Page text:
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Crime Donald Trump The Trump Organization

Senior Trump Org. Employee Cooperating With Prosecutors In Tax Fraud Investigation: Report

By now, disgraced former president Donald Trump probably thought his legal problems couldn’t possibly get any worse. After all, he’s facing criminal investigations and possible indictment in multiple states (i.e. Georgia and New York) and may also be prosecuted on federal charges for his role in the January 6, 2021 Capitol insurrection. Oh, and there’s also the hoarding of classified documents at his Mar-a-Lago resort.

And now Bloomberg reports that a former senior executive for the Trump Organization is cooperating with prosecutors as they investigate the ex-president and his company for tax fraud.

One of Donald Trump’s most loyal deputies is expected to testify against the Trump Organization, in a trial that threatens to reveal the inner workings of the real estate empire that set the former president on his path to the White House.

Allen Weisselberg, who was the company’s accounting chief for decades, is almost certain to be called to the witness stand by New York prosecutors in the trial, which starts with jury selection Monday in Manhattan. The government claims the company routinely low-balled its tax exposure by paying senior executives with perks like company cars and rent-free apartments.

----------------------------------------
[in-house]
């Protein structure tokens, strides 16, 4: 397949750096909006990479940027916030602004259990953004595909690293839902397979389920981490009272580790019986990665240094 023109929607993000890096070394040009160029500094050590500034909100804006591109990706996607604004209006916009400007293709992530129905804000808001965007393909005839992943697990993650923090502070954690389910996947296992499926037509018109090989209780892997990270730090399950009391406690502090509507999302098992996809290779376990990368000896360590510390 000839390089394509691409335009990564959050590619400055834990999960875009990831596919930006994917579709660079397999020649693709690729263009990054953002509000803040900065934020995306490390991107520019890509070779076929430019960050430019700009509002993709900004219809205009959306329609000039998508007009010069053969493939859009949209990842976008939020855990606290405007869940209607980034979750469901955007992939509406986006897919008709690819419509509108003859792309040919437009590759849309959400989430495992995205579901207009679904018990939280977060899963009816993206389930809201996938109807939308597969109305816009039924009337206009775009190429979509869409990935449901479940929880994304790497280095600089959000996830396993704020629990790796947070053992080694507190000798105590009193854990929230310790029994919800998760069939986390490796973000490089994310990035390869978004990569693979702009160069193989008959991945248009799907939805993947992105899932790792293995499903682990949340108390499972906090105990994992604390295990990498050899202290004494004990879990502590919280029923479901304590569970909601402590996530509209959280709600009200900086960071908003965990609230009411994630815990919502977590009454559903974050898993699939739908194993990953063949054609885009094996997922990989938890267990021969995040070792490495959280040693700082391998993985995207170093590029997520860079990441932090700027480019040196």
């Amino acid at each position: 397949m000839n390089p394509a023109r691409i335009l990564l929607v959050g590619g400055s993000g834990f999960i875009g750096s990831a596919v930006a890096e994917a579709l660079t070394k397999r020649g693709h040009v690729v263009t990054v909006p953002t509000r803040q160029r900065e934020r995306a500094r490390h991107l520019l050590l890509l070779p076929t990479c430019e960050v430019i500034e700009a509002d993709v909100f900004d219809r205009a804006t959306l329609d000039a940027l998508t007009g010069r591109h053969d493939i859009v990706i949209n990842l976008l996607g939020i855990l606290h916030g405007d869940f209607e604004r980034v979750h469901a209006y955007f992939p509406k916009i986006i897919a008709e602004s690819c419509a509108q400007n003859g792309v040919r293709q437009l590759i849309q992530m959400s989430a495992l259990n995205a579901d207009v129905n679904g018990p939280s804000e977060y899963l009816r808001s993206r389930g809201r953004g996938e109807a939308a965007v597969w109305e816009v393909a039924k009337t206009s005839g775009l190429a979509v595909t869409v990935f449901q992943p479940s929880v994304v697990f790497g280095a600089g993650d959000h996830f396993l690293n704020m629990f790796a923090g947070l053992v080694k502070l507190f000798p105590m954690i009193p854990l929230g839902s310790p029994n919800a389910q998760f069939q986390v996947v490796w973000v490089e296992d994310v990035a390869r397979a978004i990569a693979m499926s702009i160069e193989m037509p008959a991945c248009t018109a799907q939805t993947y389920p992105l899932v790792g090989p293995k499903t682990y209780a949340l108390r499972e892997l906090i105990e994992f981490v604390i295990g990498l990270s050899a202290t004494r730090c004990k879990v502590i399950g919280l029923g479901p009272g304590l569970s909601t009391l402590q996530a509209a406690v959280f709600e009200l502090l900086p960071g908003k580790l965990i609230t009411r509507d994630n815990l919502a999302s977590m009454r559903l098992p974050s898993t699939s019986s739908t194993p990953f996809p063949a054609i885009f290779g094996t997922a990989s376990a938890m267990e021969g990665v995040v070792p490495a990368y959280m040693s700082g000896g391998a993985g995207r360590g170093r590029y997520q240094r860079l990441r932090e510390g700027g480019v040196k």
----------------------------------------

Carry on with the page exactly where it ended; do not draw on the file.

Barbara McQuade, a former federal prosecutor who teaches at the University of Michigan Law School, says the case against Weisselberg is groundbreaking:

“The world is about to see just how the Trump Organization ran its business. This is a significant case. The criminal charges are against Trump’s corporation, which is a small private company, but Donald Trump is the Trump Organization.”

Weisselberg was showered with perks and non-taxed benefits during his time with the Trump Organization. Those included “utilities and garage expenses, a Mercedes-Benz, tuition payments to a private school for his grandchildren, unreported cash and various personal expenses for his homes and his son’s apartment, including flat-screen televisions, new beds, carpeting and furniture.”

All of those extras were supposed to be taxed the same as income. But they weren’t, and that constitutes tax fraud.

Financial experts say a conviction in the tax case against Trump and Trump Org. would be significant.

Daniel Horwitz, a former prosecutor at the Manhattan DA’s office, notes:

“A conviction in a criminal case is serious. Is it definitive that a company convicted of a crime will be shunned by lenders and creditors? Not necessarily. Is it a good thing if the Trump Organization is convicted of cheating the government of millions of dollars in taxes over the years? No, it’s not good.”

 

By Andrew Bradford

Proud progressive journalist and political adviser living behind enemy lines in Red America.

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